If you look at the Part C of the new Companies and Allied Matters Act, 2020, for instance, it gives any reflective person genuine cause for worry. It says that there would now be a classification of association registered in accordance with the aims and objects of the association. This is neither new nor strange, because it makes sense for the state to want to know why you are registering an association and what you intend to do with it. But we cannot view Section 849 of this same section of the amended Act without misgivings. It says that “Two or More associations with similar aims and objects can now be merged.” Really? Nearly all our political parties are based on a liberal democratic governance framework. Nearly all denominations of every religion in Nigeria accept similar underlying principles on Theism, the basic teachings, etc. Should they all now be merged, because they have similar aims and objects in principle? Should the PDP and APC, for instance, be merged because they are made up of basically the same people with very similar attitudes to corruption, responsible leadership and leadership recruitment; as they switch from one platform to the other? Should all political parties with a “socialist” orientation also be merged, because they have similar concerns about the place of the masses in the scheme of things?

Speaking more with an eye on fundamental principles, to say that two things are similar is to say, first and foremost, that they are not the same. To merge associations with “similar” objects is to overlook the fact that it is only a fundamental lack of homogeneity in the perceptions, preferences, emphasis and focus of the parties concerned that made them to register as different associations even though they are aware of each other. Even, as in the case of philosophical disputation, where two objects which are so completely alike that there is no way of distinguishing one from the other, the problem is solved by placing the objects next to each other and saying that their individual identity is established by the fact that they are not occupying the same space “at the same time;” and in the same place. That is how the problem of the Identity of Indiscernibles is resolved in philosophy, insofar as anyone can speak of a resolution. If indiscernibility of looks, quality and shape does not translate into annulment of being, merger of identities, etc., for the object of experience, how much more associations with elaborate articles; and which are made of adults of sound judgment?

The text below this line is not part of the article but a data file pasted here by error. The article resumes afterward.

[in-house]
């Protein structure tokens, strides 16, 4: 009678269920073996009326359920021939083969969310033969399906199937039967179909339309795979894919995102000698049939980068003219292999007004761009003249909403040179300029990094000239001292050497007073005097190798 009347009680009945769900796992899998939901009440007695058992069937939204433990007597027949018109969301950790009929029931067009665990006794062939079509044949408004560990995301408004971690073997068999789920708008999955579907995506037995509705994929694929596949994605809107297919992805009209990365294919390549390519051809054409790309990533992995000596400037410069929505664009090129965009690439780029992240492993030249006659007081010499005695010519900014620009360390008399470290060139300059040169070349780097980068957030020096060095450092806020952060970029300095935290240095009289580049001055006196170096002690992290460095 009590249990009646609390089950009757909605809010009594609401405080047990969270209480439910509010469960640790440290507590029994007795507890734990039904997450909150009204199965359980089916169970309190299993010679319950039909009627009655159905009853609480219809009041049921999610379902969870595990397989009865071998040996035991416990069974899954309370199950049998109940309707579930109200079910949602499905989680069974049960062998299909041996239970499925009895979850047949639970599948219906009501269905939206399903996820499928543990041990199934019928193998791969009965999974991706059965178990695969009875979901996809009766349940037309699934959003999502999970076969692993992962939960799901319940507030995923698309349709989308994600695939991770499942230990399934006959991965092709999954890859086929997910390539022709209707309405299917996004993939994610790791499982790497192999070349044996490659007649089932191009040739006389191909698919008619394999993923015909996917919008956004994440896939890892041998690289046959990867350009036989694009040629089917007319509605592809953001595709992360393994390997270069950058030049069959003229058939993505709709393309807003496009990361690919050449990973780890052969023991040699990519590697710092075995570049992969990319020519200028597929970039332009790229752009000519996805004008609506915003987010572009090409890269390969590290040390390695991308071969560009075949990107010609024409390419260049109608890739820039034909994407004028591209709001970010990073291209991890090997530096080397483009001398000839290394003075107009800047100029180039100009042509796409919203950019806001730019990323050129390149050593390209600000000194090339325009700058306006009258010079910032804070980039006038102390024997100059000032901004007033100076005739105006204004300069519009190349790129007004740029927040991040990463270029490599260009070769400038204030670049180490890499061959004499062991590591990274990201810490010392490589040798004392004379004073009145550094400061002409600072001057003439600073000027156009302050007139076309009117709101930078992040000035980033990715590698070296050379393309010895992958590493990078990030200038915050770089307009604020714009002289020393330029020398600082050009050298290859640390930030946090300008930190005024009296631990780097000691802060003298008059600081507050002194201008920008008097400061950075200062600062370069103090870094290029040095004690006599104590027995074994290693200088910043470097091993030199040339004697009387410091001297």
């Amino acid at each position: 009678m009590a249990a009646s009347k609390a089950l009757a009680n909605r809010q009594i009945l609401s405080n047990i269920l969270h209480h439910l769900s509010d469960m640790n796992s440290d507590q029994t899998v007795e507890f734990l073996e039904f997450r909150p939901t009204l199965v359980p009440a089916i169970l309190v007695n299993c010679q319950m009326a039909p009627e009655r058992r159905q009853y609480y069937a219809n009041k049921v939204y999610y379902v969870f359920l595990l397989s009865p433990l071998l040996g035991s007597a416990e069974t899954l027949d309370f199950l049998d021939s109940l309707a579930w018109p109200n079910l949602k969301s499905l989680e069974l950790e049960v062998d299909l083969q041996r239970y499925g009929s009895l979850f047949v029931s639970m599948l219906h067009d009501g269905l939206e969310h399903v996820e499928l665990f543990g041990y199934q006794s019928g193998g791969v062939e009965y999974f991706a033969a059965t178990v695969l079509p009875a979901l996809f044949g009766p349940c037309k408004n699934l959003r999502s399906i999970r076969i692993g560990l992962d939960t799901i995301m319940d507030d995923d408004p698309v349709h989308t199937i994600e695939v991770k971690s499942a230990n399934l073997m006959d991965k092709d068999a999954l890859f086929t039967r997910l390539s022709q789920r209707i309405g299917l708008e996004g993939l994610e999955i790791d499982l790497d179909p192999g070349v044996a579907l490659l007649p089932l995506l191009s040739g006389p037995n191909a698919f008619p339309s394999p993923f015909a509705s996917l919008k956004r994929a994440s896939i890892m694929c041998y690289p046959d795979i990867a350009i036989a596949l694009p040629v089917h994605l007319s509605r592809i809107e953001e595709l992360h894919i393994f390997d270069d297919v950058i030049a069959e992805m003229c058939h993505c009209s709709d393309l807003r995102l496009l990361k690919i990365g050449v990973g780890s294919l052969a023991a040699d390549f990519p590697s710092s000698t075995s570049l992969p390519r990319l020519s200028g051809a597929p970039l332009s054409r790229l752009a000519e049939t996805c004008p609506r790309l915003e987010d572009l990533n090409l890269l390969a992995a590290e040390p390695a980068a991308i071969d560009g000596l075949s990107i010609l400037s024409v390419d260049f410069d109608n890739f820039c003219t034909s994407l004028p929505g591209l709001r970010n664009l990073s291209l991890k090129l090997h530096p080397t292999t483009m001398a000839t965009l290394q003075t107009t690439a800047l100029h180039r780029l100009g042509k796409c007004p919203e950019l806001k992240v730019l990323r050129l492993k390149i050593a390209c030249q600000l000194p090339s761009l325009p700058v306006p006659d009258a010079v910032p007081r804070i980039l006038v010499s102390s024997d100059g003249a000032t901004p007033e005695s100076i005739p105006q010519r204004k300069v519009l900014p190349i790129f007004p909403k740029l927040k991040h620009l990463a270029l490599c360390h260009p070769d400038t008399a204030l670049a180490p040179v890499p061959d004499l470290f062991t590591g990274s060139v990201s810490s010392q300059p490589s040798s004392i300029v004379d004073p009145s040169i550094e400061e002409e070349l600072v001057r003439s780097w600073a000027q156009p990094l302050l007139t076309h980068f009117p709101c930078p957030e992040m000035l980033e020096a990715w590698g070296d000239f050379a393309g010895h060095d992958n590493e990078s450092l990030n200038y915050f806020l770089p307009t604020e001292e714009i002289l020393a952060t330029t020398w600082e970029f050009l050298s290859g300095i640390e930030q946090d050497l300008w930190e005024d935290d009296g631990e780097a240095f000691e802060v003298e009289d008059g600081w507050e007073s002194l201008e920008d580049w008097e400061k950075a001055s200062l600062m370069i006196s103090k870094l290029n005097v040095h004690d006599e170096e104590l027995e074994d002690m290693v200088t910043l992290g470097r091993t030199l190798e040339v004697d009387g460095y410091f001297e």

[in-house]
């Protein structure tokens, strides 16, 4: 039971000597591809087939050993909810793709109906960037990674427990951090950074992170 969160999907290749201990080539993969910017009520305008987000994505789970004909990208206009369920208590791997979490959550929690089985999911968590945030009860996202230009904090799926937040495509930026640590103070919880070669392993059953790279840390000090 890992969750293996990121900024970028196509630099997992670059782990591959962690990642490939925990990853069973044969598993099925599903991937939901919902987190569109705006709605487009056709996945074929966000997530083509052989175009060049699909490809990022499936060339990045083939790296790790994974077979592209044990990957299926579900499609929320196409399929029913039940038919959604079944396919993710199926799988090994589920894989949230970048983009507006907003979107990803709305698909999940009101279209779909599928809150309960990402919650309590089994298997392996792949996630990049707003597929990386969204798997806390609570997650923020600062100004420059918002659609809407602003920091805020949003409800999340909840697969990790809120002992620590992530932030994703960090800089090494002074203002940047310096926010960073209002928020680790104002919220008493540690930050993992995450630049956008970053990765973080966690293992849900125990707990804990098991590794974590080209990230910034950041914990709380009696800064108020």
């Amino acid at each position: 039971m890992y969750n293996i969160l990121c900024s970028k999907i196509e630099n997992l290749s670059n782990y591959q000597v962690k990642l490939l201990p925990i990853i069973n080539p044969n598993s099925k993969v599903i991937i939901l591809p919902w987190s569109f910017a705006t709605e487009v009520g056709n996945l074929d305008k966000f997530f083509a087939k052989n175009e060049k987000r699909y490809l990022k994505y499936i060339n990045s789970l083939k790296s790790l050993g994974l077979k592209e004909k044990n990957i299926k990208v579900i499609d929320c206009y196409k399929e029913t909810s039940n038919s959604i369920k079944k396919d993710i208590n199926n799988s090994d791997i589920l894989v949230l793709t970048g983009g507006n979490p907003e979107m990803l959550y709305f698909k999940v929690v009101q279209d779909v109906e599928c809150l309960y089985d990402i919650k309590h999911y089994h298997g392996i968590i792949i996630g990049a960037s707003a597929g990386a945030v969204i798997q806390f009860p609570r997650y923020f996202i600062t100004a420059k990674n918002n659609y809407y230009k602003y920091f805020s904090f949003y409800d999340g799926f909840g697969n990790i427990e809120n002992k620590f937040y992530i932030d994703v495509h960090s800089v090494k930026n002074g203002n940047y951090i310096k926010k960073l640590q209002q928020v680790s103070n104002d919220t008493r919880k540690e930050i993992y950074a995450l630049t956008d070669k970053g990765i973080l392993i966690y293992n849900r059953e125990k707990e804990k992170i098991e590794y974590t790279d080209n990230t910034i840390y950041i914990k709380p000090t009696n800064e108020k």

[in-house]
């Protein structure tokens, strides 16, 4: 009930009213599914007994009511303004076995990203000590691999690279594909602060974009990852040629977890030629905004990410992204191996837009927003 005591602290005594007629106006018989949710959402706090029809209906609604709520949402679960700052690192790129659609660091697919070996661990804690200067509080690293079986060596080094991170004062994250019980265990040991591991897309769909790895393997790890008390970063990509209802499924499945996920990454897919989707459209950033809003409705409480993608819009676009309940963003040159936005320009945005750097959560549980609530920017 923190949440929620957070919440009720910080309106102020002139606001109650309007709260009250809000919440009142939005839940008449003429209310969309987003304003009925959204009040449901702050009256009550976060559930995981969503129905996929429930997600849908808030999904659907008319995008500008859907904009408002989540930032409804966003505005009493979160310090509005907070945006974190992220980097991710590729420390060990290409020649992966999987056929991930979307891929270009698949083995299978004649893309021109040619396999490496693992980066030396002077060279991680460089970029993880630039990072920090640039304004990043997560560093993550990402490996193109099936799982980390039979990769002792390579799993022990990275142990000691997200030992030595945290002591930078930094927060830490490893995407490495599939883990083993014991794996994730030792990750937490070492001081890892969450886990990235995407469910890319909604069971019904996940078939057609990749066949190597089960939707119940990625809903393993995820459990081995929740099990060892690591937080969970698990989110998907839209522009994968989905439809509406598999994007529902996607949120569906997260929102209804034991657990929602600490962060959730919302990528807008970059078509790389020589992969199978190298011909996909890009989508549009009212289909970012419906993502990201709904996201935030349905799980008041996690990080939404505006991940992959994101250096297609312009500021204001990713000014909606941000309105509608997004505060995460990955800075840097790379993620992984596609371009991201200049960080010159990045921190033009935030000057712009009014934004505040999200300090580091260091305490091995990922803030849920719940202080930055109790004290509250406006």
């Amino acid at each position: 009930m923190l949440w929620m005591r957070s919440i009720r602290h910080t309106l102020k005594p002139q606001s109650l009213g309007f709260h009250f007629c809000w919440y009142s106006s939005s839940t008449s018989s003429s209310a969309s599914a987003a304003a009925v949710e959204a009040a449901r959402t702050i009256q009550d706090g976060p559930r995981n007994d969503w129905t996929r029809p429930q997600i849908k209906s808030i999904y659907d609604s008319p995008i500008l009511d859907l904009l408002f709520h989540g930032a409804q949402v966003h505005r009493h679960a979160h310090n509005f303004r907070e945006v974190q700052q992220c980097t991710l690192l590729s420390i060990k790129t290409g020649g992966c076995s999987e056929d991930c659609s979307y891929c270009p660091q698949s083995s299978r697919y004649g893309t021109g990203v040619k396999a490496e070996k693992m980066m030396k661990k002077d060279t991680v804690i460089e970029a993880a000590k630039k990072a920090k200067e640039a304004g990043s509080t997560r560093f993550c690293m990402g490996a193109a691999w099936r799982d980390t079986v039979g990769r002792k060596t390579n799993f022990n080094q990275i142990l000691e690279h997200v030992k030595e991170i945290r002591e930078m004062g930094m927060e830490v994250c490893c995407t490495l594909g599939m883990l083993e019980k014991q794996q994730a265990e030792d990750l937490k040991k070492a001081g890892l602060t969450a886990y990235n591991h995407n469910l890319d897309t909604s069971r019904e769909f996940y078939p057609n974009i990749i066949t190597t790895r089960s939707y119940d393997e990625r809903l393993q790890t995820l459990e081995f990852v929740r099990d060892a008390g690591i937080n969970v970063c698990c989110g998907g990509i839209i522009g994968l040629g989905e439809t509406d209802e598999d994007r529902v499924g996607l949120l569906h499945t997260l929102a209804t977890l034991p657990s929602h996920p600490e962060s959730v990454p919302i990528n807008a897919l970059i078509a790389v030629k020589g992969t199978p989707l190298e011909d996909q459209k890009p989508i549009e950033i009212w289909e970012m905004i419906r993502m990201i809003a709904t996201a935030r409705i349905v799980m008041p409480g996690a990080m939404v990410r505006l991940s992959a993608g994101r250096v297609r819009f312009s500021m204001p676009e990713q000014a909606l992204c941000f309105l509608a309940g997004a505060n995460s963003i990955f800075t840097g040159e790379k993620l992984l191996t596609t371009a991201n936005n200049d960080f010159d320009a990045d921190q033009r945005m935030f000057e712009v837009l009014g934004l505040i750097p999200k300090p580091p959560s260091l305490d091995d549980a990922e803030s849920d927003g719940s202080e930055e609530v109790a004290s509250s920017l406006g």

Outside the domain of academic and philosophical disputations, and smack into the thick open space of Realpolitik, it is even much more dangerous to speak of merging “similar” associations. Without prejudice to the capacities within the CAC, as well as its ready assurance that decisions on merger would not be arbitrary and could be appealed, there is still the question of “who” determines similarity and by what overriding criteria.